What resulted was a geopolitical confrontation between the League of Democracies, led by the United States and including the great European powers Britain, France, Germany (unified in 1848 under little-l liberal leaders), and post-Communist Russia, against the Afrikaner Confederation and its allies, including the Persian Empire, a Sikh state in northwestern India, and the Taiping regime in southern China.  The Afrikaners and their allies have formed what I tentatively call "the Self-Determination Compact"--basically a coalition of states who feel threatened by the spread of "American" ideals. 

The battle lines of this world's Cold War are not centered on different economic systems, but something more basic.  The League of Democracies is driven by egalitarian, Enlightenment-based little-l liberalism much like the ideals that the United States is based on, while the ideology of the "Self-Determination Compact" can essentially be described as "authoritarian traditionalism."  This does not mean there aren't any Enlightenment influences on the SDC states--the Afrikaner Confederation has democratic freedoms and the like for the white (to varying degrees) ruling class, albeit marred by religious discrimination, while the Sikh state practices a weighted voting system much like pre-WWI Prussia rather than being a straight-up despotism.

These two value systems, in a way, transcend religion.  Most of the states of the League of Democracies have largely Christian populations.  The Afrikaner Confederation's state ideology is something resembling our world's Afrikaner Calvinism and the Taiping regime is an overt Chinese Christian theocracy (Afrikaner influence means the founder of this world's Taiping, rather than viewing himself as "God's Chinese son," instead views himself as being analogous to the Old Testament Jehu--the executor of God's judgement).  Meanwhile, the Persian Empire, Thailand, the Rashids (an Arab state), Afghanistan, and some other states are traditional monarchies and the Sikh state is, although not a theocracy, a state where one religious/ethnic group rules over others.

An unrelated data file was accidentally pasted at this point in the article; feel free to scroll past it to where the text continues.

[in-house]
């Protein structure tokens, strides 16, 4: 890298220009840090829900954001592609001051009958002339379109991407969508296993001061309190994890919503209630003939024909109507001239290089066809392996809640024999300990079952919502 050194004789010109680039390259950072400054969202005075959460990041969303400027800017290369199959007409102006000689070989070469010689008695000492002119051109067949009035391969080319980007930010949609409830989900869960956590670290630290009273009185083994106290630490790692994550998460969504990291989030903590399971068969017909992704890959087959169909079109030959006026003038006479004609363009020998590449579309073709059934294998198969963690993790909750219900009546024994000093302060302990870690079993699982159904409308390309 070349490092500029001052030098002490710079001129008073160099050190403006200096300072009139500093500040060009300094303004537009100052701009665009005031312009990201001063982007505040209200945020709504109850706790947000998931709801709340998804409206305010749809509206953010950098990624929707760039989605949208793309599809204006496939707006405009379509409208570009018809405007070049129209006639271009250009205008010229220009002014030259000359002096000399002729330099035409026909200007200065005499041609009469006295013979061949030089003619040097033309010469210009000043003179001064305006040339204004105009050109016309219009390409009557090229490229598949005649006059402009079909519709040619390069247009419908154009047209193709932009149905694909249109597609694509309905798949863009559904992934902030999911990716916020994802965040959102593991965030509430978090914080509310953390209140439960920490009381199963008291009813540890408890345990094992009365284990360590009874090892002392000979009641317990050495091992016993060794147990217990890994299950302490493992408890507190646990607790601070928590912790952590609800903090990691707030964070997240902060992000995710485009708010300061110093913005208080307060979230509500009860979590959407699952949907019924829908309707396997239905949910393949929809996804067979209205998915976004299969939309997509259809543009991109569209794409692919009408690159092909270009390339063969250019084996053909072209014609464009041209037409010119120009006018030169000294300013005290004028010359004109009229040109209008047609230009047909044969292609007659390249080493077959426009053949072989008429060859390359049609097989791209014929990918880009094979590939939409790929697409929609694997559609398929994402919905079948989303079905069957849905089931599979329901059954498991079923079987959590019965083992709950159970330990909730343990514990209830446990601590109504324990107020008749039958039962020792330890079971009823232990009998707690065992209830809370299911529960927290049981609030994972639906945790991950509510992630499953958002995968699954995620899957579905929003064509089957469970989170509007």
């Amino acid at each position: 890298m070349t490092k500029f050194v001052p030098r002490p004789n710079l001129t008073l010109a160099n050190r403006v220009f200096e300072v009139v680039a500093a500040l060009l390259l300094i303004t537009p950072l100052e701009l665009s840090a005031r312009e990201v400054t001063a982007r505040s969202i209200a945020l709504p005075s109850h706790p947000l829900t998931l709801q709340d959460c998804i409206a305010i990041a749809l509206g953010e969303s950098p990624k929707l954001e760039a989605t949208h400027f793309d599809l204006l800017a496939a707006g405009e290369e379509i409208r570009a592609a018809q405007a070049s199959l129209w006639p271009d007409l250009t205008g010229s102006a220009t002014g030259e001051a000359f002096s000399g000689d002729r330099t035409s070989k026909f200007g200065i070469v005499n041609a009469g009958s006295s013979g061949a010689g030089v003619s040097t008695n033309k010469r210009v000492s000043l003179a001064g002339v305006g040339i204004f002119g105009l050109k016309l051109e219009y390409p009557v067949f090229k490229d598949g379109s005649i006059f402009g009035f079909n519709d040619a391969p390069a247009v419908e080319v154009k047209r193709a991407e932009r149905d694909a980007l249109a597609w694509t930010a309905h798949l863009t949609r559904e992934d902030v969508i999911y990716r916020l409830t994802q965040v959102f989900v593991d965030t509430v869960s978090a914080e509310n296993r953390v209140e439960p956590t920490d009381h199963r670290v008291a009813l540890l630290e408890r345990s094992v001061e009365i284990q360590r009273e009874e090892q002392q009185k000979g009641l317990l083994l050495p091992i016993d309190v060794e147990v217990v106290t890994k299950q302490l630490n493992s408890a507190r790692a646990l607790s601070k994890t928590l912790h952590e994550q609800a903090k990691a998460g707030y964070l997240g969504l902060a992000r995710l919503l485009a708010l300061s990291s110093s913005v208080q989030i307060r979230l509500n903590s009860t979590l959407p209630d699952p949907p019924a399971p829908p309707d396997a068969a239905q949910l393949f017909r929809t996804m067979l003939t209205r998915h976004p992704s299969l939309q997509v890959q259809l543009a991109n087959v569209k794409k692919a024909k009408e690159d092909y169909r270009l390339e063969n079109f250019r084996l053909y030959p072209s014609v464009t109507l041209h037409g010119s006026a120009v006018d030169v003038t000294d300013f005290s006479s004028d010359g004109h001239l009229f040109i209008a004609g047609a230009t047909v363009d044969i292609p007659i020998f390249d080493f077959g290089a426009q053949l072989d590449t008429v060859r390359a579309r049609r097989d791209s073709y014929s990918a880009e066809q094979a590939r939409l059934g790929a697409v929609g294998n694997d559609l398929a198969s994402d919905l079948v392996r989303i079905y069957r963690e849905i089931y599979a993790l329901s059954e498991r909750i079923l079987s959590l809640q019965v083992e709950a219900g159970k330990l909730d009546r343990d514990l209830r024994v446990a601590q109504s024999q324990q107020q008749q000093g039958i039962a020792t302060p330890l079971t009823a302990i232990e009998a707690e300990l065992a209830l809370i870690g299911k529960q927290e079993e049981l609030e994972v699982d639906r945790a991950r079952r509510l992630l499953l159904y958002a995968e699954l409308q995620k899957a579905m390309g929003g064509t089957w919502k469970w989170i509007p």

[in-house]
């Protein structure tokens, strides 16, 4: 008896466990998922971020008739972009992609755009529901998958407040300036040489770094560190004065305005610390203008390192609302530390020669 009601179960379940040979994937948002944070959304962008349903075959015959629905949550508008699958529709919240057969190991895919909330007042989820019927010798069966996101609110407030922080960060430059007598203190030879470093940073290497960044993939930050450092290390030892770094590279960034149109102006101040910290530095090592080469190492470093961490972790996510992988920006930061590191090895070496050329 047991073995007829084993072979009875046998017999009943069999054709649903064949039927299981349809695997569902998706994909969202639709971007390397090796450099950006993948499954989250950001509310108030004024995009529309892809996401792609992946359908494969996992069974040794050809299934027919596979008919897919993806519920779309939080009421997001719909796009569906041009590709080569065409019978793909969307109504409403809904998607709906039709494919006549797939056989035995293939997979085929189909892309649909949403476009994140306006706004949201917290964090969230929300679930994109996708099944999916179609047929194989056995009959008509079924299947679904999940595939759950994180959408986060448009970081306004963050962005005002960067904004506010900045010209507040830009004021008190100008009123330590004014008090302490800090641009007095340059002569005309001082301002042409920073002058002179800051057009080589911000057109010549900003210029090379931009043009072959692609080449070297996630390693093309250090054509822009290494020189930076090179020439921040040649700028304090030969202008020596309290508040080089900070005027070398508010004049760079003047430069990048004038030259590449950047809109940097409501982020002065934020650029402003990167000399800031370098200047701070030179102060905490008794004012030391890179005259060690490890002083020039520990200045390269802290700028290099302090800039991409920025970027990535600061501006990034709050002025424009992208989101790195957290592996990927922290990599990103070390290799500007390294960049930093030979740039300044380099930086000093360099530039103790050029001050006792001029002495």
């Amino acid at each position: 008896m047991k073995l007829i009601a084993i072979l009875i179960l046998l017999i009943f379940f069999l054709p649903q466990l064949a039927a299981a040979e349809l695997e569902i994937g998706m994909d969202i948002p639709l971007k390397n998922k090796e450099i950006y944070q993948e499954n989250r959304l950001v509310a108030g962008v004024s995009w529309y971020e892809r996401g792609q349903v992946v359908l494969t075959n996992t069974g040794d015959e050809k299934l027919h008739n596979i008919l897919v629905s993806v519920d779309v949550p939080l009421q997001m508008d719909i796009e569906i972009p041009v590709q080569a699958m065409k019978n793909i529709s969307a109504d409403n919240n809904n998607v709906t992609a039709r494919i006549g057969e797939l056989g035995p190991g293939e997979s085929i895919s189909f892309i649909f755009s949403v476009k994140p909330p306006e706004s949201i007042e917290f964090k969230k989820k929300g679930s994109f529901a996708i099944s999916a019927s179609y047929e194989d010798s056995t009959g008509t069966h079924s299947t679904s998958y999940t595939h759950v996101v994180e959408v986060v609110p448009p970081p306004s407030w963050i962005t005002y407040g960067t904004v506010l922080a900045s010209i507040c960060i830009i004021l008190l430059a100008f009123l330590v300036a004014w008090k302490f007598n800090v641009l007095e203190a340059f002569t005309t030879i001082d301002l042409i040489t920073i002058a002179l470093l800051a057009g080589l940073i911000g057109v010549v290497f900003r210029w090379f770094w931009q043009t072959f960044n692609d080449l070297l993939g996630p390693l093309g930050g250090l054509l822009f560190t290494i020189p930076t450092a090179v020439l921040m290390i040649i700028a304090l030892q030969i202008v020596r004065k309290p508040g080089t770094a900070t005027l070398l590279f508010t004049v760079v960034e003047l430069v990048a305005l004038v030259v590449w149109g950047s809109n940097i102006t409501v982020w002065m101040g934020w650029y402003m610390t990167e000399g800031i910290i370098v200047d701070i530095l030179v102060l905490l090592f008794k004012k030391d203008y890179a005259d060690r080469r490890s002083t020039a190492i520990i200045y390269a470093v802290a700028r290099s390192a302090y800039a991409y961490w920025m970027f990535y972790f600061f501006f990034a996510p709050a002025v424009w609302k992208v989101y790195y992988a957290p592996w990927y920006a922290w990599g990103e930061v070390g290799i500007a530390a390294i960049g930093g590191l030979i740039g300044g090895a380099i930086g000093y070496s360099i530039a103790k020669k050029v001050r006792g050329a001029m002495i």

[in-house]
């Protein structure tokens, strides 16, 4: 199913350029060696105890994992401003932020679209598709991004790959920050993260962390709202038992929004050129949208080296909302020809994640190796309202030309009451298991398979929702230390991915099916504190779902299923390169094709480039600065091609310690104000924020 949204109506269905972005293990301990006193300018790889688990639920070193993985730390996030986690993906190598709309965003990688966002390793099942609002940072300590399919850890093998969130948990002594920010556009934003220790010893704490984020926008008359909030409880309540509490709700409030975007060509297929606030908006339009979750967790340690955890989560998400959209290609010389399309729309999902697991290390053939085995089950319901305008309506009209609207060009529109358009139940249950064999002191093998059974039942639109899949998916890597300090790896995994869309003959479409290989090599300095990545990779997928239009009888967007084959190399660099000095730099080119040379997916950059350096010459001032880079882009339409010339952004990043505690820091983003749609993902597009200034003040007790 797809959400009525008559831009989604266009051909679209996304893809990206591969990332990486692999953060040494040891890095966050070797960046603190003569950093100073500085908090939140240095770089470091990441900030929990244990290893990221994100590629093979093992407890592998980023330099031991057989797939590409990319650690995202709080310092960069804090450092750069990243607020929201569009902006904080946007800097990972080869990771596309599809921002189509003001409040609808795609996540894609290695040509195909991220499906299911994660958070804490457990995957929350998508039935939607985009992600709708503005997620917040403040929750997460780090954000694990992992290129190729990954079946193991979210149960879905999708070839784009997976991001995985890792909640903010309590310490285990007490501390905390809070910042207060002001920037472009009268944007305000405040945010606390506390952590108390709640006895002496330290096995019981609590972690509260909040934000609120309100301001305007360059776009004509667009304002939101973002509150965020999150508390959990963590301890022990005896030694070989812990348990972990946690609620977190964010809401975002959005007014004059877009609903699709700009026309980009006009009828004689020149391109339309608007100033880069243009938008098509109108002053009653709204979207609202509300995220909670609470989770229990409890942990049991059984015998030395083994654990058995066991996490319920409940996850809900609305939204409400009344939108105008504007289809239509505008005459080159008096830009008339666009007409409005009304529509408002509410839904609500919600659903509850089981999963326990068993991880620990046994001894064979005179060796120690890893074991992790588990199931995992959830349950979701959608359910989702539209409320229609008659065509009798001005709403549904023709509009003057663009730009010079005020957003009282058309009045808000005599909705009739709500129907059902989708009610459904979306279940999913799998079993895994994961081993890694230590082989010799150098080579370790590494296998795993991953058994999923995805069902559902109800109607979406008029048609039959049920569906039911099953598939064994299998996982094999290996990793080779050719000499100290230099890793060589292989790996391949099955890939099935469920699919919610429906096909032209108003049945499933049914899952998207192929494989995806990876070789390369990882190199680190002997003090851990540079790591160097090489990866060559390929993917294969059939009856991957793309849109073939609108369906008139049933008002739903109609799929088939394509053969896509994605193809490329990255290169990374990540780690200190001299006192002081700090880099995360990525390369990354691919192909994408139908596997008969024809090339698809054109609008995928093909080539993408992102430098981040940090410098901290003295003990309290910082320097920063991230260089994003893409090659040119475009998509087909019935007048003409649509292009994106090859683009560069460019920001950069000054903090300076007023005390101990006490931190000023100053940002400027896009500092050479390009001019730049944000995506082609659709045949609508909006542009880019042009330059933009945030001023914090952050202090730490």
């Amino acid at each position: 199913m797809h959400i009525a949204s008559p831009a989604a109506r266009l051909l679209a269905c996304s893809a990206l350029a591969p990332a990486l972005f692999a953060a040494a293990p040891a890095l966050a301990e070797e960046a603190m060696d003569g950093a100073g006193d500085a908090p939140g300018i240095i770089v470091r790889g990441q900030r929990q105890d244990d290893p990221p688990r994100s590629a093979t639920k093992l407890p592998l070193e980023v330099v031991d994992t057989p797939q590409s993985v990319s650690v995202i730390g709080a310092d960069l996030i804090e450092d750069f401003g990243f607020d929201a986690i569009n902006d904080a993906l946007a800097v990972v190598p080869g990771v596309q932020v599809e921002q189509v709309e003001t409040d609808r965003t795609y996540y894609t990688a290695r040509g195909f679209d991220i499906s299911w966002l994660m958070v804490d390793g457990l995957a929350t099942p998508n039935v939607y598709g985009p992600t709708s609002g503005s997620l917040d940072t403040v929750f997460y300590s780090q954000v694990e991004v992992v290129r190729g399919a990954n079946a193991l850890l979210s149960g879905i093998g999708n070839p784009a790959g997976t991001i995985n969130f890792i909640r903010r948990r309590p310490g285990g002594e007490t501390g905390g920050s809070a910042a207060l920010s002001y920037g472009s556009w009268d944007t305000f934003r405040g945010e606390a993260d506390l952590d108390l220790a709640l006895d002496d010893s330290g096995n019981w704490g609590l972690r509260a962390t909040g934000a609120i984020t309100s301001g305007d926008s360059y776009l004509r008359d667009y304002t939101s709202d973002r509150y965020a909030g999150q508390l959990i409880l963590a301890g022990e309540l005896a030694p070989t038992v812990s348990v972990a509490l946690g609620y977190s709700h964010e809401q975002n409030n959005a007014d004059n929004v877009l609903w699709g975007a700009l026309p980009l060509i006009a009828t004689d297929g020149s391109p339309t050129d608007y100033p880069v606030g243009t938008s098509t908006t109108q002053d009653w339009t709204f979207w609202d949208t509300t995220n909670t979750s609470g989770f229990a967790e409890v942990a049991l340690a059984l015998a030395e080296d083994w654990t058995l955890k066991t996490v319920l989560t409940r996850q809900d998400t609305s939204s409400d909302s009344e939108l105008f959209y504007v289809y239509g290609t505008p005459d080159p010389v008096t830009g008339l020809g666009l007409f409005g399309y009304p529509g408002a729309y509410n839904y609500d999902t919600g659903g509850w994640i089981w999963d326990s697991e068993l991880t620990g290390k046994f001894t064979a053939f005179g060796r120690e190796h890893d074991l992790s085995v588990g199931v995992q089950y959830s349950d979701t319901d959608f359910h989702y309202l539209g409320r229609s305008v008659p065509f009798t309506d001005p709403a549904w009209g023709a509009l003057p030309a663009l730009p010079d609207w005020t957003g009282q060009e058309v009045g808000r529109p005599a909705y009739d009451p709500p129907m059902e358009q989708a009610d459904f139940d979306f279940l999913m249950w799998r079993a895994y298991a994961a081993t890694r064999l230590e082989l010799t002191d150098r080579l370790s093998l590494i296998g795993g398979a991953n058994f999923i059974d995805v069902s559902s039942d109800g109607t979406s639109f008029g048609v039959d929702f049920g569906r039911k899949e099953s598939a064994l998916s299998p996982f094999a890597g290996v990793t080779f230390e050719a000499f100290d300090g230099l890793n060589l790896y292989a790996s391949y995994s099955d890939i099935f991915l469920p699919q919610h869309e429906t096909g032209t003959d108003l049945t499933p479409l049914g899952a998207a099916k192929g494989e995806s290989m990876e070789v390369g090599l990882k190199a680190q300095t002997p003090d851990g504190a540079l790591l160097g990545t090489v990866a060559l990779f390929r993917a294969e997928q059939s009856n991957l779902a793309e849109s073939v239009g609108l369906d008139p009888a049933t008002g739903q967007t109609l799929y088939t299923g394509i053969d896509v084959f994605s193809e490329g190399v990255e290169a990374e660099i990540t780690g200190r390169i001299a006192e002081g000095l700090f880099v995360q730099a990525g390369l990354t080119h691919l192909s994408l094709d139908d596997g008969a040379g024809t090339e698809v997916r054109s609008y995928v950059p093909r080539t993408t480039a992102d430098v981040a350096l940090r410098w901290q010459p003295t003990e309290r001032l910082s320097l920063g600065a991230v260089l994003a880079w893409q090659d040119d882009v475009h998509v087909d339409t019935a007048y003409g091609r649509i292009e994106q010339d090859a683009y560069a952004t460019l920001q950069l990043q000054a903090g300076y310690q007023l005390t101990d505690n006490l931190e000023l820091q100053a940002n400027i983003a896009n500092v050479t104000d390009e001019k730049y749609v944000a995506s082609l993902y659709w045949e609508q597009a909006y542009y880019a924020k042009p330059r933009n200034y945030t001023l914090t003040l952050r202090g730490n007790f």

We also briefly discussed two villain-protagonist stories I wrote centered around the character Andrew Patel, a half-Indian biomedical engineer who lives by the ideas of the philosopher Nietzsche and who does medical work for criminals in exchange for the funds needed to pursue transcendence as he understands it (basically turning himself into a cyborg).  I originally intended for them to run in a superhero anthology my Kennesaw group was putting together, but the project seems to have died for lack of interest.  I'll see what kind of markets accept superhero stories and, failing that, put them on the Kindle.  No real discussion there, but they were mentioned.

I'll post the link to the actual interview here when Nick posts it on the Dudeletter.  Although my comments about what was discussed are pretty detailed, I left a lot out--after all, you need a reason to listen to the podcast.  Although I don't know how he'll edit it, there's a good chance there will be spoilers for Battle for the Wastelands and other books in the series, as well as "Palma."